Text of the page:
before something happens that requires my attention, I’ll try to get in a
little practice.
 
You’ll fetch me the
moment one of them tumbles off the roof, won’t you?”

“Sure.
 
Play by a window, so I can hear you.”
 
She turned back with a teasing smile.
 
“I’ll see if you’re good enough to be
famous.”

Collecting
his violin from his room, he returned to the first floor, deciding a spot by
the window in the rear parlor might be just the thing.
 
Nothing too distracting here, although he
doubted Peg would be able to hear him over the noise in the garden.

He lost
himself for a time with Brahms, enjoying the calming sense of oneness with his
instrument and the music.
 
It took some
time for the clamor of voices to disturb his concentration.
 
In fact his pulse seemed to respond before he
recognized something was happening outside.

When he
reached the garden gate, the unknown started his heart pounding in earnest.
 
Instinct, he assumed, had set off an alarm
before his eyes could absorb the sight.
 
Beneath the tree, the children were gathered in a ragged circle, gazing
up into the branches.
 
He caught a flash
of blue, and was able to make out long legs wrapped around a limb some distance
from the trunk.
 
Without thinking, he
shouted “Peg!” and sprinted across the low flower beds toward the grassy border
of the garden.
 

From
high above, her voice, muted and a trifle shaky, answered.
 
“Don’t yell!
 
You’ll scare the mother bird.”

From
the jumbled commentary of the children he learned that one of the baby birds
had fallen from the nest as a result of someone—several names were bandied
about accusingly—jostling the branches.
 
Peg was returning it to the nest, while the mother bird hovered anxiously
overhead observing the procedure.

“Peg,
please be careful!
 
Are you sure that
branch will hold your weight?”

She
took a second to glance down.
 
“It sure
wouldn’t hold Seamus.”
 
The children
laughed, while Seamus, the stout lad whose greeting had bruised his shoulder
the first night, tucked his head and blushed.
 

He
watched her reach into the pocket of her blouse, gently drawing out a handful
of downy feathers.
 
With a cautious nod
to the bird above her head, she stretched her arm upward.
 
“There.
 
You’re safe now, little guy.
 
We’re sorry to have upset you, Mother.
 
Aren’t we?”
 
This last was
pointedly directed to the mob below, which responded with a chorus of contrite
murmurs.
 

“Now
come down from there before you break your silly neck!”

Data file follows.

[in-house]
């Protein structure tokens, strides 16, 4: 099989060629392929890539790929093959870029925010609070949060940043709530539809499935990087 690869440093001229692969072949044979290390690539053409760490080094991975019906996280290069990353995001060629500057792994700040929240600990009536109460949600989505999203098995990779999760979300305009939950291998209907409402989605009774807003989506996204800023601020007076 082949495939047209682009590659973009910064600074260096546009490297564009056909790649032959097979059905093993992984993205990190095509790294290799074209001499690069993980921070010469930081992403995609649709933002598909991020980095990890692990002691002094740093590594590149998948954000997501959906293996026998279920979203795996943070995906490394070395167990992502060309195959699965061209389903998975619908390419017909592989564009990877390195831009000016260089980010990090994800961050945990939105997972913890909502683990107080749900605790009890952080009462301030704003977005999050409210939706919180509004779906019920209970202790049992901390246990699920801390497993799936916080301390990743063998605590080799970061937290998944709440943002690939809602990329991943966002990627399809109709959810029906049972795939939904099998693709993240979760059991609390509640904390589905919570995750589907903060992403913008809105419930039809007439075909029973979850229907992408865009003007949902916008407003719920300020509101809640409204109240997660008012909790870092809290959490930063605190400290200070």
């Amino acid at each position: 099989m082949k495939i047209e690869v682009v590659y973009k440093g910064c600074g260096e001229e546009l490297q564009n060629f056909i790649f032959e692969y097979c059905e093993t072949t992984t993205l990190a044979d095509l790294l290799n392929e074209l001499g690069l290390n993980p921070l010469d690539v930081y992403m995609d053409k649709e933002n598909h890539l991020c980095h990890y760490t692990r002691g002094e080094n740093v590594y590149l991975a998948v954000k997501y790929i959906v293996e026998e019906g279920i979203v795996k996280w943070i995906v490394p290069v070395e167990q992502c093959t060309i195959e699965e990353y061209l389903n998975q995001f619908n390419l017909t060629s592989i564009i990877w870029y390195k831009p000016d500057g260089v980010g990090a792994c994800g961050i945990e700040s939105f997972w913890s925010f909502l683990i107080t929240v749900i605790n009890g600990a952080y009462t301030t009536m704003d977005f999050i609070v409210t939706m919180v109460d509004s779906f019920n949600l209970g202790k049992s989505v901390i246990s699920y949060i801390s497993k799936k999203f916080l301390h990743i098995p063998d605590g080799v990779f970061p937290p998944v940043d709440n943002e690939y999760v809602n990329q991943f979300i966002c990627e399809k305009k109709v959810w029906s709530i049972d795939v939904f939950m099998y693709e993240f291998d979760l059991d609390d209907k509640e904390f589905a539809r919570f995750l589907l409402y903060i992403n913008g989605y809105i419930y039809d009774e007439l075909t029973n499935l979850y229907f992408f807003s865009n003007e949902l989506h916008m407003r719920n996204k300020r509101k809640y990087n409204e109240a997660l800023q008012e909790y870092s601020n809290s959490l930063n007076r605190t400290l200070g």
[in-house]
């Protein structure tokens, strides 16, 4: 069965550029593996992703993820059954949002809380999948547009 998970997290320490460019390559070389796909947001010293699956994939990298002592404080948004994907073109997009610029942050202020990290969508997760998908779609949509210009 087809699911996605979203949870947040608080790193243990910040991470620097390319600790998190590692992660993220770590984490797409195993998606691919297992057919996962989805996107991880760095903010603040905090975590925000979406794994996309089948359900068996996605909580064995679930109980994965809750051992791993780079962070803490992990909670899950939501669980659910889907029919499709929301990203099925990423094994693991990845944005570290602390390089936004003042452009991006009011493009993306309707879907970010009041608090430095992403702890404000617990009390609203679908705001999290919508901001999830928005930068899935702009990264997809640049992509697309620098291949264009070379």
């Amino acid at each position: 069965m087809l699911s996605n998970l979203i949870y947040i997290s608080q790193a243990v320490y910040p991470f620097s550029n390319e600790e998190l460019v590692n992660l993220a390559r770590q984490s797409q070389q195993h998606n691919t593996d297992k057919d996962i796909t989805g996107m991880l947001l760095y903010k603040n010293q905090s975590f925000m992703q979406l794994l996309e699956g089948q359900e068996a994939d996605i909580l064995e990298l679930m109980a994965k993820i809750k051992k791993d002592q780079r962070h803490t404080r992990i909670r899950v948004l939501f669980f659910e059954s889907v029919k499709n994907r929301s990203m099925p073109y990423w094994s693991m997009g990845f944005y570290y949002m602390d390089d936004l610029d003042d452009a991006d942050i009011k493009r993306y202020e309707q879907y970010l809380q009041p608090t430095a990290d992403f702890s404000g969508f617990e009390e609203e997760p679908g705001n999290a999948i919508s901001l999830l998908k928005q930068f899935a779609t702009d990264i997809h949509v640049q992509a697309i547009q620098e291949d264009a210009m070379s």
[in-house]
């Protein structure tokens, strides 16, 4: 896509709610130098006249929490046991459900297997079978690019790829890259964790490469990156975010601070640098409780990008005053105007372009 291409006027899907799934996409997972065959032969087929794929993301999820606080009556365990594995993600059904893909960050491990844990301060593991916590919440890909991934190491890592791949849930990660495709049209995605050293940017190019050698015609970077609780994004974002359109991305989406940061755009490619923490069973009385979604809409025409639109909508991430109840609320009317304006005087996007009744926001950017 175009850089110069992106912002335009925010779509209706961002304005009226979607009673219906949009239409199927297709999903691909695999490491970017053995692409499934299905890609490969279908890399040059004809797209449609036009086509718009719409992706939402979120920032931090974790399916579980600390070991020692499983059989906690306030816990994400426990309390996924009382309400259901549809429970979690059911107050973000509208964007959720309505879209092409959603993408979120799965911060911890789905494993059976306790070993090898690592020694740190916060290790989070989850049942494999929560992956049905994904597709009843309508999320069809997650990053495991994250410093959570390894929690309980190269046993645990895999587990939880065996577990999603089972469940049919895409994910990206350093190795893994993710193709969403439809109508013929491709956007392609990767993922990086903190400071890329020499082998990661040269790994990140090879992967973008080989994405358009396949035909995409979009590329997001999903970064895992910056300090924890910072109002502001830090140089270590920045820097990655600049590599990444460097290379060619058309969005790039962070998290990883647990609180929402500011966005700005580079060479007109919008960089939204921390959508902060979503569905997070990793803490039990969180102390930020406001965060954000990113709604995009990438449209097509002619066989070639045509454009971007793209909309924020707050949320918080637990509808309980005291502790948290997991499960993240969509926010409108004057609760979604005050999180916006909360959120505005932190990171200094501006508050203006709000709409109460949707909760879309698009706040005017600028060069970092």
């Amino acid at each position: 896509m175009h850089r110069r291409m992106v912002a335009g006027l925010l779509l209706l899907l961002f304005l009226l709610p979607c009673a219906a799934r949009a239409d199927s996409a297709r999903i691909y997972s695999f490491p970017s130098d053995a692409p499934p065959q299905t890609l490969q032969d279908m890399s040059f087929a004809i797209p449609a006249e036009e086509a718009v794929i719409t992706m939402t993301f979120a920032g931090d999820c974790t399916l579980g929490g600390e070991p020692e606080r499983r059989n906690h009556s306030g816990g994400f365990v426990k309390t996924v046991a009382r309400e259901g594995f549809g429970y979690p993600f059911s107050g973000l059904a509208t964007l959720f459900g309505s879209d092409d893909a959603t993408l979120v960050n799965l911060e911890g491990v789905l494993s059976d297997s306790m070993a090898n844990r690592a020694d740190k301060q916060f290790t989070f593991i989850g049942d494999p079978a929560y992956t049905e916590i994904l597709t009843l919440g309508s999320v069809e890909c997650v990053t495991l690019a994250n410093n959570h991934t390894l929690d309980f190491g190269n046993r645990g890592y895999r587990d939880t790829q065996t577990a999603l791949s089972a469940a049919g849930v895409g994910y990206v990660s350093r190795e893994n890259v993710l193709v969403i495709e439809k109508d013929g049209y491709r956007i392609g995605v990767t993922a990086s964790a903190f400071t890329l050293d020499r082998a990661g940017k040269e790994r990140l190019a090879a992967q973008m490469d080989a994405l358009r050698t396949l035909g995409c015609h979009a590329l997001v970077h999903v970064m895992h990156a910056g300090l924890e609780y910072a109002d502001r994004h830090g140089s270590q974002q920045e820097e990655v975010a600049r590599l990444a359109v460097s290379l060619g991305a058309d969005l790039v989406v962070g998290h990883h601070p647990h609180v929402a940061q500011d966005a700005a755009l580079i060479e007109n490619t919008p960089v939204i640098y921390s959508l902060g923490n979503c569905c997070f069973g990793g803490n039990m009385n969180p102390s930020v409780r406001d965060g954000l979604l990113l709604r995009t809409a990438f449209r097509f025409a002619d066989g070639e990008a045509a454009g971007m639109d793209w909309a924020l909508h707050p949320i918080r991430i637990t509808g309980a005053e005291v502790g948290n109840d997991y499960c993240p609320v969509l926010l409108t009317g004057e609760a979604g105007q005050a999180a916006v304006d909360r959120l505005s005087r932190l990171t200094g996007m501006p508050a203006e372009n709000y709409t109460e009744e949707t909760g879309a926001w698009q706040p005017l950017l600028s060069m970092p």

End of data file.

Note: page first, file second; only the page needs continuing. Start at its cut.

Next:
In no
more than the blink of an eye after he’d uttered those reckless words, the bird
dove toward the nest with a cry that sounded anything but grateful.
 
Horrified, he watched as Peg dodged the
assault, attempting to maintain her balance.
 
With a muffled shriek, she dropped in agonizing slow motion, arms and
legs extended in a ludicrously elegant pose, to the ground.
 
He shoved aside a child or two to reach out,
as though he might break her fall, but by the time he skidded to the far side
of the tree, she was flat on her back on the grass, her face white and a look
of surprise in her wide eyes.
 

“Peg,
oh my God,
are
you all right?”
 
Stupid question, he told himself, as he knelt
beside her.
 
She closed her eyes and he
saw with the clarity of panic that she wasn’t breathing.
 
“Peg!”
 

A gasp,
the most beautiful sound he could imagine, burst forth as she opened her eyes
and struggled for air.
 
“You’ve just had
the wind knocked out of you.”
 
His voice
sounded absurdly calm and rational over the drumbeat of his heart.
 
“Lie still.
 
Does anything hurt?”
 

She
took another wheezing breath.
 
“My ankle.”
 
If
possible, her face blanched a shade whiter.
 

Following
her pointing finger down her left leg, he drew his own gasp.
 
“Right.”
 
He cringed at the angle of her foot, the toe
pointing east rather than north.
 
His
next words were foolish, he knew, but the first to come to mind.
 
“Just a little twist.
 
Some ice should fix you right up.”
 
On the heels of that inanity, he shouted at
the top of his voice for Hannah.

Chaos
ensued.
 
Very quickly, Kendall
acknowledged this was far from his finest hour.
 
He barked at the encroaching children, barely stifling the stream of oaths
rising in his throat.
 
He growled at
Hannah’s daughter, who had apparently wandered from her post for a nap by the
garden wall, and now hung on the edge of the crowd wearing a scowl of drowsy
confusion.
 
When Hannah finally shuffled
up clicking her tongue, he demanded to know what had taken her so long.

“I was
ringing the doctor.
 
Soon as I saw her
fall, I knew we’d
be wanting
him here quick as
possible.
 
Surgery’s closed this morning,
it being Thursday, but his house is just up the road a mile or so.
 
He’s on his way.”
 
Her calm perversely exacerbated his panic.

“What
do we do in the meantime?
 
She can’t just
lie here on the ground!”
 
Through it all,
Peg had not stirred, keeping her eyes tightly closed.
 
Only the vice-like grip on his hand assured
him she was conscious.

“Best
not to move her before the doc has a look.”
 
Leaning over, Hannah said softly, “
Hold
on
there, darlin’.
 
We’ll have you patched
up soon enough.”

Abandoning
hope of any further action, he turned his focus to Peg.
 
Resting his free hand on her forehead, he
asked hoarsely, “Does it hurt horribly?”

She
wrinkled her nose, which brought a lump to his throat.
 
“Yes.
 
But if you’d stop yelling, it might not hurt as bad.”
 
Opening her eyes at last, she stared up at
him, her pupils dilated and tears clinging to her lashes.
 
“I’m sorry.
 
I thought I could do it.”

He felt
his own tears well.
 
“No, I’m sorry.
 
But you could have been killed, you silly
girl.
 
Are you sure nothing else
hurts?
 
What about your neck, or your
back?
 
Ribs?”
 
His brain generated a series of further horrors
as he gazed down the still length of her body.

BOOK: Shannon's Daughter